It isn’t often that costumes get a direct shout-out in a TV show title. But then there’s Fox’s “The Masked Singer,” a singing competition series in which contestants all wore mascot-sized creature costumes, including full headpieces, to disguise themselves in front of a panel of judges.
“Singer” became broadcast’s biggest mid-season hit.
So all due credit to costume designer Marina Toybina, who translated the Korean concept series for American audiences — turning her costumes into the real stars of the show, at least until their occupants were revealed. “It’s go big or go home,” Toybina says. “Everyone’s trying to experiment with different ways of building costumes, going back to big pictures, big fabrics.”
Character outfits on TV have begun taking on bigger roles as costume designers let loose with assertive looks that not only dress actors, but enhance the overall show.
On Amazon’s “The Marvelous Mrs. Maisel” costume designer Donna Zakowska is clearly having a lot of fun with her mid-century retro looks for star Rachel Brosnahan and cohorts, fashioning colorful outfits for Season 2 visits to Paris and the Catskills of New York.
That doesn’t mean it’s easy. “Everything’s a challenge, because we have so little time and so much of it is custom-built,” she says. “The challenge is really being able to keep up the standard of custom clothing in the time we’re in. Time is always of the essence for us.”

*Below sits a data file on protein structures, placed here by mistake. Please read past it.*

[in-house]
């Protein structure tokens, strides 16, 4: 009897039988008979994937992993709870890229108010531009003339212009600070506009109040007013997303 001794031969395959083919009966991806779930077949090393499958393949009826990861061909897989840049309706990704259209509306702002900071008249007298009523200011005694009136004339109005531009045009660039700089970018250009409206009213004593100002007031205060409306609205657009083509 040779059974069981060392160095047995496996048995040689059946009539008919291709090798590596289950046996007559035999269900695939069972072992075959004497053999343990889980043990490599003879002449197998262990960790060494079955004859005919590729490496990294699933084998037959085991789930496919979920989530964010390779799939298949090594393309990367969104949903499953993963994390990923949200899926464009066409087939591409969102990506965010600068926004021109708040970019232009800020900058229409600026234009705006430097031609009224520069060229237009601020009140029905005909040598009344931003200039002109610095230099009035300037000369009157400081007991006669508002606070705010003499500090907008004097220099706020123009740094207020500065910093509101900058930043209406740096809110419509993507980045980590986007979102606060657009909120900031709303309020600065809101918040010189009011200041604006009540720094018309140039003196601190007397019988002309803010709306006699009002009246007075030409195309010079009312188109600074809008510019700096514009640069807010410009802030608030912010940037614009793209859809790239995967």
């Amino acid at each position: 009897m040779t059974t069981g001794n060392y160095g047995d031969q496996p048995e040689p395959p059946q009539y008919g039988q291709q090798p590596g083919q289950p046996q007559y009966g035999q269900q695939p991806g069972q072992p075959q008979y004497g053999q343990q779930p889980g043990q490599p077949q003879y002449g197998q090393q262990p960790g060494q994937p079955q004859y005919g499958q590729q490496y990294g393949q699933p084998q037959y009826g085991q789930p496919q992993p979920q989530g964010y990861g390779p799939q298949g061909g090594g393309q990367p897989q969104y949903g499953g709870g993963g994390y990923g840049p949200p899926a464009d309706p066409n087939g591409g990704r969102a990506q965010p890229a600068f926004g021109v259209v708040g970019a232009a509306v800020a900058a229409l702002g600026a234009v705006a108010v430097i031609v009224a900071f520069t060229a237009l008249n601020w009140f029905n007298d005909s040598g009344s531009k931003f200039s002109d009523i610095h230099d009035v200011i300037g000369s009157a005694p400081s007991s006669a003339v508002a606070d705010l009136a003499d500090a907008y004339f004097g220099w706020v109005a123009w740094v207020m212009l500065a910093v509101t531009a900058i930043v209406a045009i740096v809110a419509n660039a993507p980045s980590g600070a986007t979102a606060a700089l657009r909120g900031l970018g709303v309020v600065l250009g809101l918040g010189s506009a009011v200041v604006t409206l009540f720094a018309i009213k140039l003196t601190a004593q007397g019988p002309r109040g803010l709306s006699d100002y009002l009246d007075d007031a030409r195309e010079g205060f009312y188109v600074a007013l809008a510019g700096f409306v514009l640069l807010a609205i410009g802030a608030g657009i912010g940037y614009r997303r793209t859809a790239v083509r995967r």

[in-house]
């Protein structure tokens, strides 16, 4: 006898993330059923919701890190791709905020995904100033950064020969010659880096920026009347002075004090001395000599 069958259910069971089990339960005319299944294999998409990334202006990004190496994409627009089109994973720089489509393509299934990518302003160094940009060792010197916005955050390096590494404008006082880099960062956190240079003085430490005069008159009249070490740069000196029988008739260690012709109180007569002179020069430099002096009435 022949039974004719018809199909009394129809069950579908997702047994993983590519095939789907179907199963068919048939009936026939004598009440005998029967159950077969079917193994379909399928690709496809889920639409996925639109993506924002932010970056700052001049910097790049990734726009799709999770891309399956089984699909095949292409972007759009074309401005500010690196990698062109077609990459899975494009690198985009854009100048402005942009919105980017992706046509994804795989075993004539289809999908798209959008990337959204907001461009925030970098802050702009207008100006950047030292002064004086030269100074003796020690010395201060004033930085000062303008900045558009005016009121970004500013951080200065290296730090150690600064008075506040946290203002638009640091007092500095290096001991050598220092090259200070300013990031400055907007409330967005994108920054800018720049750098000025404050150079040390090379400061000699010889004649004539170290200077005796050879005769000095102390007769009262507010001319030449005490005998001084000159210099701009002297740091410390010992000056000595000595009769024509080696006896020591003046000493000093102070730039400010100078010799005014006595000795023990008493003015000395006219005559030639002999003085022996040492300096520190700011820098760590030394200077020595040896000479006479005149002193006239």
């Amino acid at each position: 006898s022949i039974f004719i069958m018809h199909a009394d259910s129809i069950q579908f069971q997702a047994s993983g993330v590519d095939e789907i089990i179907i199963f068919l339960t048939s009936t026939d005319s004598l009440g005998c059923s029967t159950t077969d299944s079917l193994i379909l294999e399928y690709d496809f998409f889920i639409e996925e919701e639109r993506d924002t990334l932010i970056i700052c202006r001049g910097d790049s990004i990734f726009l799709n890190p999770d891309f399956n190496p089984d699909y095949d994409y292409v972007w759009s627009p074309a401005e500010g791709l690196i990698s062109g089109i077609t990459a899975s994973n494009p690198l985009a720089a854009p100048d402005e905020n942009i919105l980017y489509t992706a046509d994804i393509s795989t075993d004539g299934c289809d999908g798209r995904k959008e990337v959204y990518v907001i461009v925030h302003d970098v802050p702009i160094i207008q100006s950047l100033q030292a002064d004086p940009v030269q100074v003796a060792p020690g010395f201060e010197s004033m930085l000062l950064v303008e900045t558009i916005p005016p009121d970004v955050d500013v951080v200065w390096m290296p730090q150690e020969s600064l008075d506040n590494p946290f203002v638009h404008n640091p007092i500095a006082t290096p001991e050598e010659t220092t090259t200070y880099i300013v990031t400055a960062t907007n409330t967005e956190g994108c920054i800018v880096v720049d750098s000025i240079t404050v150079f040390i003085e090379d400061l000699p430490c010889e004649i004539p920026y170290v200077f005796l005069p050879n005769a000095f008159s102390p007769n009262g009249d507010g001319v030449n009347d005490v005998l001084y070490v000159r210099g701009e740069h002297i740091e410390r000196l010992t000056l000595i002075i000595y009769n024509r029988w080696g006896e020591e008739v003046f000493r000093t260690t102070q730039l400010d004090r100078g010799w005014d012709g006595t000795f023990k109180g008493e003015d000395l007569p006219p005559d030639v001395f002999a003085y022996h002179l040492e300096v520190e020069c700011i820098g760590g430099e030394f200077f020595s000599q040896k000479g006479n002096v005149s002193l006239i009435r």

Zakowska also keeps in mind a broad plan for how the costumes will show Midge’s evolution. “It’s about the acceptance of her professional commitment, still in struggle with her personal life,” Zakowska says. “She has momentum, so the clothes have to have the momentum of a person who’s made a clear decision.”
Contemporary outfits may seem more mundane, but “Black-ish” (ABC) designer Michelle Cole finds ways to spice things up: In the annual Halloween episode this year, several characters emulated Oscar-winning costume designer Ruth Carter’s “Black Panther” look. But the real standout for her was being able to dress everyone in classic Prince outfits, which the Purple One tended to have custom-made.
“It took us about two months, because we had to start early in looking for fabrics,” she says. “It was exciting, watching the process from the shoes to the printing to getting it right.”
She agrees that overall, TV is going bigger and bringing that home to audiences. “I was brought up on Cher, ‘Laugh-In’ and ‘Batman’ and I see colors getting bolder again like that,” she says. “[Zakowska] and I come from theater, so that’s part of your process. It stays with you.”
Zakowska takes credit for some of the trend, adding that a little magical realism in TV costumes is allowable these days. “Nobody wants to continue seeing all police dramas,” she says. “Film has done this to a degree, and in TV it’s still a little early in the evolution. But TV’s getting there. We’re more stylized now.”